Fifteen years ago, a new high school field hockey team competed for the first time. Wearing cotton t-shirts screen printed with “Washtenaw Whippets,” a nod to the tenacious and fast canine, the team consisted of youth from Chelsea, Saline, Father Gabriel Richard and, a year later, Dexter. Based in Chelsea, the team unified communities that did not offer field hockey. The founding of the Whippets team by Roxy Block and Leslie Fry in 2004 continued their quest to grow the game of field hockey in Michigan, a mission ignited in the late 1970s.
Today, five school teams, including Chelsea, have their roots in the Whippets. With the mission to grow the game, the Whippets generated spin-off teams that included Saline, Dexter, Pinckney and, in more recent years, the reestablishment of a school team at Father Gabriel Richard.
Surprisingly, the sport of field hockey is thousands of years old. Archaeological discoveries across cultures have depicted images of the game, including sketches unearthed within a 4,000-year-old Egyptian tomb. In 1901, the game was first played on American soil, introduced by Englishwoman Constance Applebee who studied at Harvard. Her enthusiasm for the sport ignited the development of collegiate teams in the eastern United States.
Title IX was the impetus that launched the game westward. The 1972 civil rights legislation of Title IX outlawed sex discrimination in relation to all educational pursuits. Regarding sports, Title IX requires schools receiving federal aid to allow all sexes to compete equally in sports. Title IX spurred universities to establish more field hockey programs for female athletes, including at Michigan State University (1972) and the University of Michigan (1973).
As a young athlete, co-founder Roxy Block benefited from Title IX playing collegiate field hockey. After graduating from college, she was hired as coach of Greenhills’ middle school team in Ann Arbor. In 1980, she began assisting Varsity Coach Leslie Fry, another former collegiate player, who held the Greenhills’ high school position from 1979 to 1984.
In the 1980s, Block and Fry, along with Elise Garrett, established a recreational field hockey program in Ann Arbor for 3rd through 8th graders with the aid of a USA Field Hockey grant to purchase sticks and balls. The program still operates today with Chelsea youth participants who register via Chelsea’s Community Education for spring and fall recreation leagues.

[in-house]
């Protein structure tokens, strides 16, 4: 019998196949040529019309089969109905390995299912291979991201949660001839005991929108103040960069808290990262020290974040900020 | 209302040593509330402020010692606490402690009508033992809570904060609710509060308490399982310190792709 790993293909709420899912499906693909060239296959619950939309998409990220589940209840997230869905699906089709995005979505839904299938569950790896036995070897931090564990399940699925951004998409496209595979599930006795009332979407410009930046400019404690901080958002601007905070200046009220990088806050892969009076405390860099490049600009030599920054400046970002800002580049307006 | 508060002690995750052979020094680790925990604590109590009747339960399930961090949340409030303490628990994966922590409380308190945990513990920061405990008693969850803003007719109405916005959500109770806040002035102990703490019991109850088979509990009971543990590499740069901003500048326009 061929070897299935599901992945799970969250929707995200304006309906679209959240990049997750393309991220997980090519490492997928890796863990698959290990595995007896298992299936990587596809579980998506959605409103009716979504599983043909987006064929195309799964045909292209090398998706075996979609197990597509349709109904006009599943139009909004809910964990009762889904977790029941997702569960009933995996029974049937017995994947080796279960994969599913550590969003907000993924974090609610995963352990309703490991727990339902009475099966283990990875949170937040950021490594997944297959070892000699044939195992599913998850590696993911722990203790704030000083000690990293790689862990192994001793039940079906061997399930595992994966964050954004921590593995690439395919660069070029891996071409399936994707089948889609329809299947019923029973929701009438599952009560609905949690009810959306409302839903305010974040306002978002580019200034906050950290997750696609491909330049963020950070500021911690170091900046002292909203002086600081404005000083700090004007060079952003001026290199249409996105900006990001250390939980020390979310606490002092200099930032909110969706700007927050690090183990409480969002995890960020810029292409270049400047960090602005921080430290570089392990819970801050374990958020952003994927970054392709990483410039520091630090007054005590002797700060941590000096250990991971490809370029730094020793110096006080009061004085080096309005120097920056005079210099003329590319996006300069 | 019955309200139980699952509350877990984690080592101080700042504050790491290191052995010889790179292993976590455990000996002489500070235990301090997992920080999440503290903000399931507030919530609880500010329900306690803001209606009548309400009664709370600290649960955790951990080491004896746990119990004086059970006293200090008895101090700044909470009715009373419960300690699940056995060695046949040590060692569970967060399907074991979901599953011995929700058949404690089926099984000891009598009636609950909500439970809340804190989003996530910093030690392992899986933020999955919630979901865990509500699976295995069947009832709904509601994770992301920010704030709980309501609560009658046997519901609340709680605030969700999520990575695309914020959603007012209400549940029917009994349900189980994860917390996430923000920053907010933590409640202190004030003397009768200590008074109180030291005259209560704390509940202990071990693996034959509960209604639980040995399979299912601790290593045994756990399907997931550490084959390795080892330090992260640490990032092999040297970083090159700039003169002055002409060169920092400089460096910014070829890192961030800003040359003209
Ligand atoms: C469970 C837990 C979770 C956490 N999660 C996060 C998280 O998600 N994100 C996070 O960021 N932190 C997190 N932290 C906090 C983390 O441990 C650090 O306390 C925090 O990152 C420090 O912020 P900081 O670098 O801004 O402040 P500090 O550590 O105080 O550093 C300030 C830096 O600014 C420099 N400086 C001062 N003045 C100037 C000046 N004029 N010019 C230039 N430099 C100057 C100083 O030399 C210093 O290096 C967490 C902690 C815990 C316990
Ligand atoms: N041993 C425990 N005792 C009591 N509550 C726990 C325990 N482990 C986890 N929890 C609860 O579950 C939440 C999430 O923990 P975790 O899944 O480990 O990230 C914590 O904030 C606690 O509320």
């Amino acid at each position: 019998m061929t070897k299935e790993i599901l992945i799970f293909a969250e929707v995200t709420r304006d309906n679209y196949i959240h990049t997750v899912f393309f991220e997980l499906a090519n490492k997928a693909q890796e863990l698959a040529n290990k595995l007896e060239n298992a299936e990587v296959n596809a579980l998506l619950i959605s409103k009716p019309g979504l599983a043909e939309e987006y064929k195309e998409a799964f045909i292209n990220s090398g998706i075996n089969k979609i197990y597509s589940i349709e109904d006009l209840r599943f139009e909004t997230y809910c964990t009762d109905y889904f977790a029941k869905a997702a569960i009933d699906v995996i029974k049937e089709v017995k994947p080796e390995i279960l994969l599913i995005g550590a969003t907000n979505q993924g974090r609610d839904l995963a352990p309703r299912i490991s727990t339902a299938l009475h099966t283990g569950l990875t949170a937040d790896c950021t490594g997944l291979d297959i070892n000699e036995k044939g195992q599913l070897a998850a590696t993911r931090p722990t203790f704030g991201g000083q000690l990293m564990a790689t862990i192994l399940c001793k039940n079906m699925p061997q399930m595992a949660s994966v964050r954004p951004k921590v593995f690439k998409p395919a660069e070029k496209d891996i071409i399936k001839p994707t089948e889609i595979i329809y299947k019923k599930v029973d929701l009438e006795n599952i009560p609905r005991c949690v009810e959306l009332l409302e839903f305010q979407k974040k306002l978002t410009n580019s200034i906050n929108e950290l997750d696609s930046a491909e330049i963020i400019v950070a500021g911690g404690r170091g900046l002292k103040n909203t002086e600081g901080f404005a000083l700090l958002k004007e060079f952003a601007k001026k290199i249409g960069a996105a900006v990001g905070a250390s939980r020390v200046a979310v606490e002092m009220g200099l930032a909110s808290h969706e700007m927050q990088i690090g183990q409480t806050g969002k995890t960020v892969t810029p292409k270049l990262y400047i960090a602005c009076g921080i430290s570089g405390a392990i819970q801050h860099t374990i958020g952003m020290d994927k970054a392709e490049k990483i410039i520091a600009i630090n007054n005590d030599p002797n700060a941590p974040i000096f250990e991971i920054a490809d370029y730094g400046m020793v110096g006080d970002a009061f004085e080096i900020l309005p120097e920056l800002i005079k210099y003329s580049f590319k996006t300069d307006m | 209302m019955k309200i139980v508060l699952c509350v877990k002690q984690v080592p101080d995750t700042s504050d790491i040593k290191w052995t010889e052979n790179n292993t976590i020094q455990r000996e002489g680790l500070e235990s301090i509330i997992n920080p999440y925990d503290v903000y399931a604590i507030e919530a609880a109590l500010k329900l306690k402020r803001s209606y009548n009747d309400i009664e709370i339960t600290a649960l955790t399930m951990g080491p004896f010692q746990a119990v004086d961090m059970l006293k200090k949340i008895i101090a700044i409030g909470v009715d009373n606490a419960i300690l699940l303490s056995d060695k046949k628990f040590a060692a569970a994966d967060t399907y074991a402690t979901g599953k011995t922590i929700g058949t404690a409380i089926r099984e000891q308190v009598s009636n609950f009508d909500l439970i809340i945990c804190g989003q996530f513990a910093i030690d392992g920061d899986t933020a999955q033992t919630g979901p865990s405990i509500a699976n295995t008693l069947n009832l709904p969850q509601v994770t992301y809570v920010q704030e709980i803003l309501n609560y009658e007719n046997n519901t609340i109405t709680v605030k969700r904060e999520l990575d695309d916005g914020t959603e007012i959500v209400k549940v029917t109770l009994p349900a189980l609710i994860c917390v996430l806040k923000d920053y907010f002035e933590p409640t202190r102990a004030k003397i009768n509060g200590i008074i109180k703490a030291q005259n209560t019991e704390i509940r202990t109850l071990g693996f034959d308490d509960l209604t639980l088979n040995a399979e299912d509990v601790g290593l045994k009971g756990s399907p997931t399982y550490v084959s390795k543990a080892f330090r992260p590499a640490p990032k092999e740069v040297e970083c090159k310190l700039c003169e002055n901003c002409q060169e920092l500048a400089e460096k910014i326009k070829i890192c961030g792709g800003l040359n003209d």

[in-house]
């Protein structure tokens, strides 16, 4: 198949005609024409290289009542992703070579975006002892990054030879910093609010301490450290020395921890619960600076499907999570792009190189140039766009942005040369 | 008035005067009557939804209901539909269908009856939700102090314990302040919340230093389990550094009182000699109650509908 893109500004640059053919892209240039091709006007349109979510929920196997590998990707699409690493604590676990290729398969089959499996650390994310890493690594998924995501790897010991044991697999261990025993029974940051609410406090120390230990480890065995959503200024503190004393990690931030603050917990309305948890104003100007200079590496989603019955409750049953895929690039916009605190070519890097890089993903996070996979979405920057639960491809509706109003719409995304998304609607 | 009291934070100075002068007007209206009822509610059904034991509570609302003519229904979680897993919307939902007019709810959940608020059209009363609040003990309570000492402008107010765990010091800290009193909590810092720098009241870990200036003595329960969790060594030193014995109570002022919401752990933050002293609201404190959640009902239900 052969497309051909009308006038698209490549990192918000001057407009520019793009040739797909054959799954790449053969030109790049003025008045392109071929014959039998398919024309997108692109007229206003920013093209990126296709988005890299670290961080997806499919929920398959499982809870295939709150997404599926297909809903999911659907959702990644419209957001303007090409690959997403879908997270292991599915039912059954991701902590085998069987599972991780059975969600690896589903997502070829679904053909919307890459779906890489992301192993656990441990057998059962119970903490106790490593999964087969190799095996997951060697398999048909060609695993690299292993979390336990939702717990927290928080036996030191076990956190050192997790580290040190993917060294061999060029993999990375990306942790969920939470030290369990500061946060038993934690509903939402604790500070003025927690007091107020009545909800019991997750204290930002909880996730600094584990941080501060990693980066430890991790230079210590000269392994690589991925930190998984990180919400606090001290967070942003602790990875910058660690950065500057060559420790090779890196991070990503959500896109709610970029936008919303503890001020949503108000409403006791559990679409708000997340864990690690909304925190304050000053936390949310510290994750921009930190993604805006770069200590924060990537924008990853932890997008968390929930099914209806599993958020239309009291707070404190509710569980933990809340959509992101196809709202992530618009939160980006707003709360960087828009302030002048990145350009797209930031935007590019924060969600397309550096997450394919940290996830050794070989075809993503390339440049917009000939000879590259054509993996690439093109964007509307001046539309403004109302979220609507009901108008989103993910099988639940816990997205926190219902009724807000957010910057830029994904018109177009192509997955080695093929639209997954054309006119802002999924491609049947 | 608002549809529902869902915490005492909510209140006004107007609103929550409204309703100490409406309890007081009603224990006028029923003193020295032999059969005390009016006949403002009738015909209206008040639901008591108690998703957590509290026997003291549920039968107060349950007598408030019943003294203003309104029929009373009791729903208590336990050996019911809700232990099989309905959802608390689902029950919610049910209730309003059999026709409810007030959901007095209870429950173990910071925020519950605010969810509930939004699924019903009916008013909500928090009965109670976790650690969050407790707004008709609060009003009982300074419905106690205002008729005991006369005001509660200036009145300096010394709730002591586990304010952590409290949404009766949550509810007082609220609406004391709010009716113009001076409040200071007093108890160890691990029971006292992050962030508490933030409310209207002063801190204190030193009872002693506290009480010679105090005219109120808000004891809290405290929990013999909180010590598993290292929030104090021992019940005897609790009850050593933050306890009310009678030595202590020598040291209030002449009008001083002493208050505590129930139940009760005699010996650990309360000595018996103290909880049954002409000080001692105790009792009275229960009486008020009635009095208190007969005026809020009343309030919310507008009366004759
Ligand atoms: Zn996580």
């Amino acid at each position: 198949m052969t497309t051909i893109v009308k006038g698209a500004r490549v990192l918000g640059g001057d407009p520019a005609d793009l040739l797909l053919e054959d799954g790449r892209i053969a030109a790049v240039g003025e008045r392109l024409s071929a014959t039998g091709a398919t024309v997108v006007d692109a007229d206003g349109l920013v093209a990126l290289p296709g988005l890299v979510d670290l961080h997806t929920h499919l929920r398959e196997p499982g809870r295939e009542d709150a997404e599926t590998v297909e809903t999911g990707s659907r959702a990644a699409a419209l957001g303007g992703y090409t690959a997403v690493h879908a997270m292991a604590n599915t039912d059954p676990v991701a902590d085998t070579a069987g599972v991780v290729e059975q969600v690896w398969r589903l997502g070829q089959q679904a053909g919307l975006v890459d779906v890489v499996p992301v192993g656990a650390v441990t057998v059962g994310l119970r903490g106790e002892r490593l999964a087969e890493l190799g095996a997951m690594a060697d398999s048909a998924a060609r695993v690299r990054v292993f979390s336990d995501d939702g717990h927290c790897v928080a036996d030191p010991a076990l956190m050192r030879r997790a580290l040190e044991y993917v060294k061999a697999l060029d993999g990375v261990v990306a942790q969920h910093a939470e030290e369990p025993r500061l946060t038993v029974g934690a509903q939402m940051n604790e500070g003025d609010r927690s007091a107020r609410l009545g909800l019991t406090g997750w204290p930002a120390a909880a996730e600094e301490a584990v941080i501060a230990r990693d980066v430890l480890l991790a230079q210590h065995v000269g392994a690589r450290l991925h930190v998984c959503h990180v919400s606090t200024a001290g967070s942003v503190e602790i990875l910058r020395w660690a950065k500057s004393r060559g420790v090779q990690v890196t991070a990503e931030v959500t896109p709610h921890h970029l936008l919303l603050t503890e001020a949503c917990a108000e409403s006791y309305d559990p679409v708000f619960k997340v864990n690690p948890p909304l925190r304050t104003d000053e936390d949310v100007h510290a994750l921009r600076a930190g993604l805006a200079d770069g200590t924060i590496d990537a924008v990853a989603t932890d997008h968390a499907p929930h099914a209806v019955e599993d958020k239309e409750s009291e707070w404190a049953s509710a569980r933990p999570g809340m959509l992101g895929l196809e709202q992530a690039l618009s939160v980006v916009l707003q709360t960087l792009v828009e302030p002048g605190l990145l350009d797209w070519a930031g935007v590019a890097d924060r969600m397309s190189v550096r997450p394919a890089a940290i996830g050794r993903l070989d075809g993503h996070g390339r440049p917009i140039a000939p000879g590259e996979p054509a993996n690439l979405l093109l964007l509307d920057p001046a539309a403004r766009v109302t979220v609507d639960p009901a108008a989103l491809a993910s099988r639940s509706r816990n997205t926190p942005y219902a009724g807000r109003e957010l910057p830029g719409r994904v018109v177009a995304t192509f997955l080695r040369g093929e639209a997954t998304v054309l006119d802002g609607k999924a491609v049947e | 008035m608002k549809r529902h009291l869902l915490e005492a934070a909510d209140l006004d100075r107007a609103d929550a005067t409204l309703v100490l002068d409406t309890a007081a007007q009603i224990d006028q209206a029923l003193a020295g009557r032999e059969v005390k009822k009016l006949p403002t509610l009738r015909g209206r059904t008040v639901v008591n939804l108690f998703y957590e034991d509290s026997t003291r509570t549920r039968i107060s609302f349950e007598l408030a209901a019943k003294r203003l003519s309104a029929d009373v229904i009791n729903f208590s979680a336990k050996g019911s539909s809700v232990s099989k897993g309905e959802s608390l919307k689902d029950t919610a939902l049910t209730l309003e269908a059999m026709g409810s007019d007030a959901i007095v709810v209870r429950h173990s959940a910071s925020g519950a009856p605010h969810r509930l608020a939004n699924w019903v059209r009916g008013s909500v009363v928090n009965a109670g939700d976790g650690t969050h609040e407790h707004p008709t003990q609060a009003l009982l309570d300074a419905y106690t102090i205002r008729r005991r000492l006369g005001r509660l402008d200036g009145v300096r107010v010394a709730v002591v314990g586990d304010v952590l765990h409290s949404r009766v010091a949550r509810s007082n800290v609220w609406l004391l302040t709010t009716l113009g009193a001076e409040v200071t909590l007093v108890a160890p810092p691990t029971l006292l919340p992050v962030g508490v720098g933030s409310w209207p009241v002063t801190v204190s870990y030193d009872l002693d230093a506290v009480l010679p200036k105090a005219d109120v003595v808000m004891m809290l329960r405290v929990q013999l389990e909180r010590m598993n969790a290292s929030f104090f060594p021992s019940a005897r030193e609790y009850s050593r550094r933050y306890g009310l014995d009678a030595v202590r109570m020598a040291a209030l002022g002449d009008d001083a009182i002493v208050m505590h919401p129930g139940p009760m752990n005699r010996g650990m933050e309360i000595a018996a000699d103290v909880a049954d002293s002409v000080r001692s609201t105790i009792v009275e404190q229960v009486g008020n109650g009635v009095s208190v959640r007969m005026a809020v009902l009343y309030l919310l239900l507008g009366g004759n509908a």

A USA Field Hockey grant provided Block and Fry with financial support for sticks and balls to establish the first Washtenaw Whippets high school team for students from schools lacking field hockey programs. Head coach Don Hes played a key role before initiating a team in Saline. Eldest daughter Corey Block, who would later play for Michigan State University, entered Chelsea High School in 2004. Daughter Casey Fry, who later competed collegiately for Wittenberg University, joined the team as a sixth grader.
From the start, competition was tough. The Whippets competed against school districts that had been investing in field hockey programs for years, including Ann Arbor Greenhills, Huron and Pioneer, as well as Dearborn, East Grand Rapids, Detroit Country Day, Marian of Bloomfield Hills and University Liggett of Grosse Pointe Woods.
The team’s vibrant pink t-shirts, and eventually jerseys, differed from traditional school colors with the intent to stand out for its inclusiveness. As planned, in 2007, Saline established its own school sports team. Two years later, a Title IX violation prompted the Dexter School District to add field hockey as a high school sport. With each spin off, the Whippets rose to the challenge to regrow the number of athletes involved in its program.
The Whippets won its first division III championship in 2007. With the rise and fall of team numbers as schools established their own programs, it was another five years before a second division III championship was earned. After years of effort, in 2013, a new Beach Middle School team was established and, in 2015, the Whippets finally became a Chelsea High School Bulldogs athletics team sport. Wearing the blue-white-gold, the Bulldogs and its 10 seniors earned the Division 1 Championship, beating Pioneer for the first and only time in the regular season, and earning the State Championship Runner-Up trophy.